Toshiba’s stock plummeted Monday, after the company announced plans to raise $ 5 billion to avoid being booted off the Tokyo Stock Exchange.
Shares in the Japanese firm fell more than 6% in Tokyo, before paring some of those losses to close down 5.8%.
The drop comes a day after the troubled conglomerate announced it would sell new shares worth 600 billion yen ($5.4 billion). Toshiba () will issue about 2.3 billion new shares priced at 262.8 yen ($2.35) per share, it said Sunday — about 10% cheaper than Friday’s closing price of 292 yen ($2.61).
The firm has until next March to dig itself out of massive debt and get its balance sheet in order, failing which it will have to stop trading publicly.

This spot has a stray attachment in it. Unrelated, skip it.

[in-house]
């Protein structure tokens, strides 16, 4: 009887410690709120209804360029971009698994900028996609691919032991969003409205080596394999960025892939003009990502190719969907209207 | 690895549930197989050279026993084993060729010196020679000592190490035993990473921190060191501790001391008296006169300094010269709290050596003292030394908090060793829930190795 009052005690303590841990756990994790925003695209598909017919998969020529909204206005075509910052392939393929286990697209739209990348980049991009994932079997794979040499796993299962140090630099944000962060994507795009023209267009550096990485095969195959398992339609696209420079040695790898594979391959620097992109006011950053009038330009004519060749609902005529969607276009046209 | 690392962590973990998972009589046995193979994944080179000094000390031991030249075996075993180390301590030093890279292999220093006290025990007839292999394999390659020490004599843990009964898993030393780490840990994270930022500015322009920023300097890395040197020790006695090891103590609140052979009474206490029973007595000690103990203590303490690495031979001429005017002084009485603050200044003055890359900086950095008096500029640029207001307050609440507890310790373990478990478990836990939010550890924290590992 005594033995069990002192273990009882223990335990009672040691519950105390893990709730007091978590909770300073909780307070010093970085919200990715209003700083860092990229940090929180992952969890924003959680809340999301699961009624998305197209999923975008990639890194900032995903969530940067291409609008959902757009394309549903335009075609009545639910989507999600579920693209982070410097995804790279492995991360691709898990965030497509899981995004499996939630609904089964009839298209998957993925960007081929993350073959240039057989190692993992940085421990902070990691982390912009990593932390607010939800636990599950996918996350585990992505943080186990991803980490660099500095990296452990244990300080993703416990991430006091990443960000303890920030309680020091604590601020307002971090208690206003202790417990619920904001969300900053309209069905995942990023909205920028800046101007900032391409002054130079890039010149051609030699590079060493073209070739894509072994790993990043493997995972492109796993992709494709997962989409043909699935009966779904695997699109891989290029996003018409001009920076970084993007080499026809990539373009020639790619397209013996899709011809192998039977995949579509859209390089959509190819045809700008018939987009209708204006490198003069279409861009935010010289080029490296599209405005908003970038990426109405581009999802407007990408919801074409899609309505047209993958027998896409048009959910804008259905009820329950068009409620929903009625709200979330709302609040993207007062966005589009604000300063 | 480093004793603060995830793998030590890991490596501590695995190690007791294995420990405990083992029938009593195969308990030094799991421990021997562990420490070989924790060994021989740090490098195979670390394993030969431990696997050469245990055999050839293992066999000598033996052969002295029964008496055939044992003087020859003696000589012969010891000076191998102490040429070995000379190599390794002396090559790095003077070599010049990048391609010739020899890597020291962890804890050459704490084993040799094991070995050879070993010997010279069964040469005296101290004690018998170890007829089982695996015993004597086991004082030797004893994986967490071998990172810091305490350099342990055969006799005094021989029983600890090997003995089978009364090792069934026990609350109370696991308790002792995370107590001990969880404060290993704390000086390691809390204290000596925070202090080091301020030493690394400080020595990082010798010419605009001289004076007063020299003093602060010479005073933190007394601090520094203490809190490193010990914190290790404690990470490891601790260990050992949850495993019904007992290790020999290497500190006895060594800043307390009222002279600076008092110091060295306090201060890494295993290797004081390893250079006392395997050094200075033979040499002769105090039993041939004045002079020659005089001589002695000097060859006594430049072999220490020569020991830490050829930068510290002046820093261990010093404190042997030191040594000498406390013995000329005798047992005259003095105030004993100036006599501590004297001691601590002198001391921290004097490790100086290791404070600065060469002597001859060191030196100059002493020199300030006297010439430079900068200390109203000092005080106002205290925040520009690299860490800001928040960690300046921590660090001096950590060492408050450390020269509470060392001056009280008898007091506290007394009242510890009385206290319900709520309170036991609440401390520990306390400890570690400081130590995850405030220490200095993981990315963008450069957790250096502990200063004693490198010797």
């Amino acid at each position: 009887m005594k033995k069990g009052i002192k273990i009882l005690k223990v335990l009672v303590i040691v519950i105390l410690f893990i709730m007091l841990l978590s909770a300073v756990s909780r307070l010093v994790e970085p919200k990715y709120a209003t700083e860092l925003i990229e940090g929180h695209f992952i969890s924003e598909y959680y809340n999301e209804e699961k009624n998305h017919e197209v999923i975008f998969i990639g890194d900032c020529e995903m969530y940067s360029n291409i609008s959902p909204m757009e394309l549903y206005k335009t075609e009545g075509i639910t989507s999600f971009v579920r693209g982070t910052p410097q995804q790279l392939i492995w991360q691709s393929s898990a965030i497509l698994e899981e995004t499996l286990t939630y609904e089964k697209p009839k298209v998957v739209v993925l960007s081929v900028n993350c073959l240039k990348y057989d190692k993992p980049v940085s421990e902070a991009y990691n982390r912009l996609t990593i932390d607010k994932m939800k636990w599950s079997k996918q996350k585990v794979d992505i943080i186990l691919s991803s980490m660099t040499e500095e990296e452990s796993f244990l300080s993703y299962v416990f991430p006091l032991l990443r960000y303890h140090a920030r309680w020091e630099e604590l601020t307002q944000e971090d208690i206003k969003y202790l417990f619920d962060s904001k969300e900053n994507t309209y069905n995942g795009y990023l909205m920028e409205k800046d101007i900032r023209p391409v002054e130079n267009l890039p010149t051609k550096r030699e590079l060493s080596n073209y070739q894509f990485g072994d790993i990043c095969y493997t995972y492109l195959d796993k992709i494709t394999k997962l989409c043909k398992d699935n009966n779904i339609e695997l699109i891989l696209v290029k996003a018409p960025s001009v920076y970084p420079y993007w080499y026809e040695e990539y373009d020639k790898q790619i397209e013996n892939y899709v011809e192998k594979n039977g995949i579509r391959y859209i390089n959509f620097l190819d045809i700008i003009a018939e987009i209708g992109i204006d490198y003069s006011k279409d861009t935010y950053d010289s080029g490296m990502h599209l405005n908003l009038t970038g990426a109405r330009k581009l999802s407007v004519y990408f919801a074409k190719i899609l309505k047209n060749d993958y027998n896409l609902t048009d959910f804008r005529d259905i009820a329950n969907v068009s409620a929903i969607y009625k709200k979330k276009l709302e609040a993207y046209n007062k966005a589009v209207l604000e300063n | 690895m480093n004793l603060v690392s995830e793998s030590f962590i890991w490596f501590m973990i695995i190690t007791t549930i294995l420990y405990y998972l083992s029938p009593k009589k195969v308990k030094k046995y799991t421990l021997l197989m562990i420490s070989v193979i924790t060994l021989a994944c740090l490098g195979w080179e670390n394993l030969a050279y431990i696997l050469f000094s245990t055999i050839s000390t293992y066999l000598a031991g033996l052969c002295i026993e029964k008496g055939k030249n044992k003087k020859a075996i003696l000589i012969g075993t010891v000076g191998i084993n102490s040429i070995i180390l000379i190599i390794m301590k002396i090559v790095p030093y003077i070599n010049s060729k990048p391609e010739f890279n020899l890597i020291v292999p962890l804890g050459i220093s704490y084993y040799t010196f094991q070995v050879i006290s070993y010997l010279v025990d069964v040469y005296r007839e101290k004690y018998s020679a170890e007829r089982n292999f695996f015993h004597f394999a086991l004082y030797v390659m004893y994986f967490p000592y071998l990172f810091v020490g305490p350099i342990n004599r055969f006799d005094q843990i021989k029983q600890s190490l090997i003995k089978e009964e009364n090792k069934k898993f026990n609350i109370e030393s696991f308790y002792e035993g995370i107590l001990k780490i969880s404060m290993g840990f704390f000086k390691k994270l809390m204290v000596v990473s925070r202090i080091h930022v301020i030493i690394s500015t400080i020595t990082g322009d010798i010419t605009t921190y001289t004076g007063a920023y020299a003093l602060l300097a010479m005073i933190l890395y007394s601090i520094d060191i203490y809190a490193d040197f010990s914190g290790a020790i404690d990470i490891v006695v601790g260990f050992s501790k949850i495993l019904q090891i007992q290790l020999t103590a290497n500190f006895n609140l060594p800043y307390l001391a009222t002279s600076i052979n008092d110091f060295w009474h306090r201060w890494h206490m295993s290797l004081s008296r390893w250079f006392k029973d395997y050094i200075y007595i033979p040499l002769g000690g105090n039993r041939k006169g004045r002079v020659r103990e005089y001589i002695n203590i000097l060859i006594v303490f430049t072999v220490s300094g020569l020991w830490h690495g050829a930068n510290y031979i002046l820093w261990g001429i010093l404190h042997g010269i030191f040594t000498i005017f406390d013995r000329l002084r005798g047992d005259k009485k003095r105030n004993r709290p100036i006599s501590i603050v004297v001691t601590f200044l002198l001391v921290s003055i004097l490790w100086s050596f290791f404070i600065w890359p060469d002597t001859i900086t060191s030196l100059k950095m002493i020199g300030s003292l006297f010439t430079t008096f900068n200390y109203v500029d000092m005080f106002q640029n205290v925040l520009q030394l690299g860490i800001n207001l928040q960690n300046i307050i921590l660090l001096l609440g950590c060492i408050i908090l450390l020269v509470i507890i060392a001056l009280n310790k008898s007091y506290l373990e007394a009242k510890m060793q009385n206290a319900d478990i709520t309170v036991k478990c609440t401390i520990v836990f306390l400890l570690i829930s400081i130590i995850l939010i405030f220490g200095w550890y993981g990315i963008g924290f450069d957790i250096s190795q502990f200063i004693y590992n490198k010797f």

Seeking a major injection of cash is the latest survival move from Toshiba, which is dealing with a crippling financial crisis.
The struggling company agreed to sell its prized memory chip business in September, to a consortium led by private equity firm Bain Capital and backed financially by Apple, ( , Tech30) Dell ( ) and other U.S. and Japanese firms.
But regulatory reviews and a challenge from U.S. data storage firm Western Digital could delay the sale beyond the critical March deadline.
The collapse of Toshiba’s U.S. nuclear unit Westinghouse, which filed for bankruptcy earlier this year, cost the storied Japanese company some $6.4 billion.
The loss forced Toshiba to report a negative net worth for the last fiscal year.